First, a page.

Socioeconomic status and wait times for pediatric surgery in Canada.
Szynkaruk M., Stephens D., Borschel GH., Wright JG.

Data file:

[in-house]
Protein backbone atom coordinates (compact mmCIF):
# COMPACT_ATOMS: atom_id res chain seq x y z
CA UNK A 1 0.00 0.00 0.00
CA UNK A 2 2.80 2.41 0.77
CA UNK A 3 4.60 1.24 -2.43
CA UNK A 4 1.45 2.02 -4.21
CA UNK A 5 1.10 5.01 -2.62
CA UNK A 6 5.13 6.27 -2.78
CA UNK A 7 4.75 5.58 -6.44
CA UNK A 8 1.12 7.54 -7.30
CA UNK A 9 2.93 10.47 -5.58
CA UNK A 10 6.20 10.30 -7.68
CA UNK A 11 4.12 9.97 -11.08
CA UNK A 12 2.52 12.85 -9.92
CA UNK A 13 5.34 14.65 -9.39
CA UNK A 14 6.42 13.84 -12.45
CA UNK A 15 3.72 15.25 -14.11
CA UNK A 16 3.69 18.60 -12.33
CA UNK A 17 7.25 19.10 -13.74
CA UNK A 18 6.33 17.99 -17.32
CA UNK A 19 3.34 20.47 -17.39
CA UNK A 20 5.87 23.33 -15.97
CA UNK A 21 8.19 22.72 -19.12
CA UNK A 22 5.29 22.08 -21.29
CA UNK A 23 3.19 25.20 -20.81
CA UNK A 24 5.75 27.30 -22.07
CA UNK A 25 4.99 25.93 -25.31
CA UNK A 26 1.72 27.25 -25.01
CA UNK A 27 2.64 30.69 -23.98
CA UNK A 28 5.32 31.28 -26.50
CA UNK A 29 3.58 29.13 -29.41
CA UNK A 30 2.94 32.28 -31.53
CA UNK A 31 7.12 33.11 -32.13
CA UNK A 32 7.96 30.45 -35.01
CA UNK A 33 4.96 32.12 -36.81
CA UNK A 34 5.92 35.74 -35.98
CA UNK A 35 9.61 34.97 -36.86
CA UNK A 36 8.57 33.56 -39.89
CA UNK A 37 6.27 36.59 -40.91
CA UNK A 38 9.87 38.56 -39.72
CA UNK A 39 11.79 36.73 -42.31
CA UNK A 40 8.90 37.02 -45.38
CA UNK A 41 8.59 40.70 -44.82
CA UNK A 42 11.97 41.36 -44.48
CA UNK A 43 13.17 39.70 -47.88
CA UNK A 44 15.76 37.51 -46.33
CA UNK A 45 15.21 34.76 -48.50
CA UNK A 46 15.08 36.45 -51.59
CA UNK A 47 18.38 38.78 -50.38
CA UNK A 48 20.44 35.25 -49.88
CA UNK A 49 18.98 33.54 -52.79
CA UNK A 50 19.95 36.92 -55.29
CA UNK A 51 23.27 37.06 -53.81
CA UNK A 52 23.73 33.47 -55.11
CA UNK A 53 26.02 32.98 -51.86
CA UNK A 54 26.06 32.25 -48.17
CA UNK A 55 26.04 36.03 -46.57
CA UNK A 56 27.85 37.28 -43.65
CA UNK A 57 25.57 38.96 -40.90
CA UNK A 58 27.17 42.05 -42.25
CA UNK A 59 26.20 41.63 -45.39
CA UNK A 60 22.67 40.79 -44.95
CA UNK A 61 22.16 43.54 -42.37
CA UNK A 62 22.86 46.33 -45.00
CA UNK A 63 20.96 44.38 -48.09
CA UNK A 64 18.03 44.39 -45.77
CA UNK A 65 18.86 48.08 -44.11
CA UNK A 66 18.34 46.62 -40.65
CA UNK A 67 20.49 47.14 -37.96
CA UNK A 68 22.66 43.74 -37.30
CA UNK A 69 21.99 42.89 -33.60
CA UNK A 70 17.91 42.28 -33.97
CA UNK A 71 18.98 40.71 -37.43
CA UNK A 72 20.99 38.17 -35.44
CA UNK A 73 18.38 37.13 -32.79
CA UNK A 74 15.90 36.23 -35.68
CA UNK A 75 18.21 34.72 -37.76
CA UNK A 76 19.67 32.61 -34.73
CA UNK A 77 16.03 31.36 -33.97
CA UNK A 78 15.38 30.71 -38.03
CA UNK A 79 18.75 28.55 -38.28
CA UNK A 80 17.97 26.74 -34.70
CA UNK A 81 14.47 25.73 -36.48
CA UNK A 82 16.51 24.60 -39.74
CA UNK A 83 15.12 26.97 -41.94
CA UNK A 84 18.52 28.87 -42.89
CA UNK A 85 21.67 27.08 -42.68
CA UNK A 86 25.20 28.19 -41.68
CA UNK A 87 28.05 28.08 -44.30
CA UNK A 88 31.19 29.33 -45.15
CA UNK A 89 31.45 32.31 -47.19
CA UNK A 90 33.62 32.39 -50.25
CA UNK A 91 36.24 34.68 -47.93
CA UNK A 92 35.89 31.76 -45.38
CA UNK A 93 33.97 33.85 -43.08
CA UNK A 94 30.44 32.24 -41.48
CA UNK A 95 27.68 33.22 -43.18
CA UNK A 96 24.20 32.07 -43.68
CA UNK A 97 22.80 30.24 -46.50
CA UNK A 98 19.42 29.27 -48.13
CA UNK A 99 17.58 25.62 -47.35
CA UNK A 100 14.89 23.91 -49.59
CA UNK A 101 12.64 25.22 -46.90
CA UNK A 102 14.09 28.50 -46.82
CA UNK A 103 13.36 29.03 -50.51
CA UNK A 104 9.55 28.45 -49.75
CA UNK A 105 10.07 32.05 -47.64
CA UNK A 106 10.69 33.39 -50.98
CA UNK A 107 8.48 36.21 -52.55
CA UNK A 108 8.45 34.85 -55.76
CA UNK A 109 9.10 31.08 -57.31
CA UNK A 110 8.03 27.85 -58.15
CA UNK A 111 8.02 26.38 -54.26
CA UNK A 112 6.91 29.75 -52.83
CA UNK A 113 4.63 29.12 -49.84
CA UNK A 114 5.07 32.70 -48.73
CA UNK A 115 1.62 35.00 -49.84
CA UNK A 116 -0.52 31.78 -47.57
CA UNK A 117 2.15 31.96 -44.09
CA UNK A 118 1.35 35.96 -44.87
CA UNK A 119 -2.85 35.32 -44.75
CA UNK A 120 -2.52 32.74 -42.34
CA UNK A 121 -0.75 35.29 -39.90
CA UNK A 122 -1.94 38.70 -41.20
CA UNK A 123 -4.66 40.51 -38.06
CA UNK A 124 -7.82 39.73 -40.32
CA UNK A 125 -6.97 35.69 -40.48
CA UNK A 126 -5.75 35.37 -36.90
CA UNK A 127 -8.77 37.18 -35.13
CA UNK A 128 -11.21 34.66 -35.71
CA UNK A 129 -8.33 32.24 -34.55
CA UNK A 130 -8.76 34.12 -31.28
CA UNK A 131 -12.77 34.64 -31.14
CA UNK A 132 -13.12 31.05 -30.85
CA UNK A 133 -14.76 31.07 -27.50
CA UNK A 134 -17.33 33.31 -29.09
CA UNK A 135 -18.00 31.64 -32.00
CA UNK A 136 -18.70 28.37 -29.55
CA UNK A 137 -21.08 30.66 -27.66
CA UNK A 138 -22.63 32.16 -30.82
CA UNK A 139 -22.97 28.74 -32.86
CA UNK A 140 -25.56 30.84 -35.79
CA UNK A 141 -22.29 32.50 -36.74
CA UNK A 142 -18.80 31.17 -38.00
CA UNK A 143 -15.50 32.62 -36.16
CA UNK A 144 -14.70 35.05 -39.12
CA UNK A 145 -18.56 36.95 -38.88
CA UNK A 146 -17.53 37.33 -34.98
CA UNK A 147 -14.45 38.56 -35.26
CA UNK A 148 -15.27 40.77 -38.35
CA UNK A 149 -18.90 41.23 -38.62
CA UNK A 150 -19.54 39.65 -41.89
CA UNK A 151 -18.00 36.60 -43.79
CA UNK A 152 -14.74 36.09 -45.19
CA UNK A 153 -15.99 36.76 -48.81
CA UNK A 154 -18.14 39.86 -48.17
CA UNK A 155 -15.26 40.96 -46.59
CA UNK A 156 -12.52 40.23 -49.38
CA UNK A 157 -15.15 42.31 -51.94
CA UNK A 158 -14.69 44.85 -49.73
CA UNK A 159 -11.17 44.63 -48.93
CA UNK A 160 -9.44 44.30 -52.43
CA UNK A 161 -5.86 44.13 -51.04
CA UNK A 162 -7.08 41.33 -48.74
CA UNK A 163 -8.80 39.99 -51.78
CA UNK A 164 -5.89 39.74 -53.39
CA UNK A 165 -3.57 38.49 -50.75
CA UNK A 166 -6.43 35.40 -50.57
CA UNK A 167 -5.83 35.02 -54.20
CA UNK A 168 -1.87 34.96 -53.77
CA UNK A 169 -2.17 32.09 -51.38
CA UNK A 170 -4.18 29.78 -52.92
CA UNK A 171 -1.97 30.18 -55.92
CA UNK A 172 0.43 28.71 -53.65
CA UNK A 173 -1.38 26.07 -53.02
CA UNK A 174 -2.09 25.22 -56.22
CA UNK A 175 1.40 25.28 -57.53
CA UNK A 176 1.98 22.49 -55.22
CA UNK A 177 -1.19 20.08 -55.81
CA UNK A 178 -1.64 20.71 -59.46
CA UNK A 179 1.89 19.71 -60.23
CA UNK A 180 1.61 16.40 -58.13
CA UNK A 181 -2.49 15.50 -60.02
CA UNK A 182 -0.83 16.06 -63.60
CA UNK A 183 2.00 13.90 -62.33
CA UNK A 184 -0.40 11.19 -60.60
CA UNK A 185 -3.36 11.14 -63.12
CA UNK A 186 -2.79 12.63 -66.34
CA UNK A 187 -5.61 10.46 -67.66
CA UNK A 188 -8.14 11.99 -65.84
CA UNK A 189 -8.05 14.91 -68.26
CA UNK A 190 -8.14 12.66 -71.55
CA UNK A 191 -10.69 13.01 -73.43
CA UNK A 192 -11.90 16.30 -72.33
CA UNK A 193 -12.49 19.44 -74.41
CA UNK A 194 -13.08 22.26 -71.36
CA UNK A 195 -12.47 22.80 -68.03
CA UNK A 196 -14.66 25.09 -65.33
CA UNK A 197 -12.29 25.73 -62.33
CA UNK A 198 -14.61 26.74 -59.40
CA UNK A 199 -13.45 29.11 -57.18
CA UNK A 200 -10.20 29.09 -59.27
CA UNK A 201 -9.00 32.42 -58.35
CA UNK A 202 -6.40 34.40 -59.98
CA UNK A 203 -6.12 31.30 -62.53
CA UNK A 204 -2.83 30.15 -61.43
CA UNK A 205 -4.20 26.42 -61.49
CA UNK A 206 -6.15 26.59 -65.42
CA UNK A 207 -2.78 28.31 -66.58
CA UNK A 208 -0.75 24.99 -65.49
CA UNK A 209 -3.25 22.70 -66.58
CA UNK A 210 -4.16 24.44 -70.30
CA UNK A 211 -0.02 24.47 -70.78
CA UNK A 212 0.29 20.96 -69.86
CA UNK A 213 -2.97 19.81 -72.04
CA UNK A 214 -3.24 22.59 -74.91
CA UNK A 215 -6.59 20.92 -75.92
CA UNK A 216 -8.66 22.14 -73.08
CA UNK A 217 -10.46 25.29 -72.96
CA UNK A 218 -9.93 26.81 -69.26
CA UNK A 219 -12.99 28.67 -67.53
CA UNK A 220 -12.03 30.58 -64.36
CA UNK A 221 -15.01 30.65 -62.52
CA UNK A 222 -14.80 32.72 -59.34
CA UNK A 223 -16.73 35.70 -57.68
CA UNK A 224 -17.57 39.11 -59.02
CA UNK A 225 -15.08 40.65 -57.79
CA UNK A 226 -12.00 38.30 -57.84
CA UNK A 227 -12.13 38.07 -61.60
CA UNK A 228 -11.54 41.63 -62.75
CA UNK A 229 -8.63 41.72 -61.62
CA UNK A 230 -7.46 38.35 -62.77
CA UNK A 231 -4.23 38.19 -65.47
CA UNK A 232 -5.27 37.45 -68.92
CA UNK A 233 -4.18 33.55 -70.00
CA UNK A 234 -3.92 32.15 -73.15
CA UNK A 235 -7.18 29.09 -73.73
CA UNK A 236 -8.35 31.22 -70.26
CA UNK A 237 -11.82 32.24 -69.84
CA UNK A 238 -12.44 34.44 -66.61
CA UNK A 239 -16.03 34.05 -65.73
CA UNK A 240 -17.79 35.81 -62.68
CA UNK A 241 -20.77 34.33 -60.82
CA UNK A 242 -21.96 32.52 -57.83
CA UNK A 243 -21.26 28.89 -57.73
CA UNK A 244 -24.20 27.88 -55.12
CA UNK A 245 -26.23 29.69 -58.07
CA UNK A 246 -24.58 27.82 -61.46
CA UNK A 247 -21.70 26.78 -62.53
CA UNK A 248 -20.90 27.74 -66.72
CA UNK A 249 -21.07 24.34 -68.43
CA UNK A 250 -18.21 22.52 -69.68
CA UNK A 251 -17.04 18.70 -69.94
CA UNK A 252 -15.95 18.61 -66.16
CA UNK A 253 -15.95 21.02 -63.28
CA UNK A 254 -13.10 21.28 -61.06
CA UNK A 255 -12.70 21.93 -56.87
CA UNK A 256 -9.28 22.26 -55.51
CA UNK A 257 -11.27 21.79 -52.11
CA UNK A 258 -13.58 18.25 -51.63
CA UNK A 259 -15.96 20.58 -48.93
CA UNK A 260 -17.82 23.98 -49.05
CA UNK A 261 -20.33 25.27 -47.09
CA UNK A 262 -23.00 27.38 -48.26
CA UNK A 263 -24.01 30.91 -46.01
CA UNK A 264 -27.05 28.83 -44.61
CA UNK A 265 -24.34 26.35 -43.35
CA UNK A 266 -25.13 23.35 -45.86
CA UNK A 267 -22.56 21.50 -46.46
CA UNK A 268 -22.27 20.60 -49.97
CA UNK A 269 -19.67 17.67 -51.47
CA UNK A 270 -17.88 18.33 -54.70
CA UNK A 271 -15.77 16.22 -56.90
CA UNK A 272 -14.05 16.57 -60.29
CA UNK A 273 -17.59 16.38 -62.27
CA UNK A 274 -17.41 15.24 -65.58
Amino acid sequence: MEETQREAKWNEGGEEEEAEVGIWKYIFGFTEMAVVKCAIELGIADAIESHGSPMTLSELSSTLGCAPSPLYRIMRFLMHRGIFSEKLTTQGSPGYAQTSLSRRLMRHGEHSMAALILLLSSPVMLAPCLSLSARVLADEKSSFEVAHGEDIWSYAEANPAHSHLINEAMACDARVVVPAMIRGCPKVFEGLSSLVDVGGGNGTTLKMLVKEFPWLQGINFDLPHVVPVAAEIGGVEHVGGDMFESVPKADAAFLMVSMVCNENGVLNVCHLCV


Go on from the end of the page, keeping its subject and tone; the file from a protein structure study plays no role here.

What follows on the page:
OBJECTIVES: Even in a publicly funded health care system, access to care may be related to socioeconomic status (SES). For children, delays in surgical procedures can have profound functional, social, and psychological effects with lifelong impact. The purpose of this study was to determine whether SES was related to meeting surgical wait time access targets for children. We also assessed the effects of gender, age, and distance to hospital on meeting access targets. METHODS: Patient addresses, referral wait times, and surgical wait times were obtained for 39,287 surgical procedures between 2005 and 2011 at the Hospital for Sick Children. Using census data, we derived household income quintile, distance to hospital, and indices of social and material deprivation. These indices were correlated with the percentage of children meeting clinic referral wait time targets and receiving surgery within the Pediatric Canadian Access Targets for Surgery. RESULTS: Across all SES quintiles, 33% of children exceeded their referral wait time targets, and 28% of children exceeded their surgical wait time targets. Indices of material or social deprivation and age did not correlate with the time from referral to clinic consultation (P = .54, .40, and .58, respectively). Gender was statistically significant (P < .001), but the difference was small (odds ratio = 0.87 for girls). Distance was also statistically significant (P = .005), and these differences translate into clinically meaningful differences in meeting wait time targets. Regarding completion of surgical procedures, material deprivation, distance, and gender did not correlate with longer wait times for surgery (P = .44, .09, .59, respectively). Social deprivation was statistically significant (P = .02) but not clinically significant. Increasing patient age was significantly associated with increased proportion of out-of-window wait times (P < .001). SES did not affect the timeliness of completion of surgery even when the urgency of the surgery (priority level based on diagnosis) was considered. CONCLUSIONS: SES does not predict the timeliness of delivery for pediatric surgical services.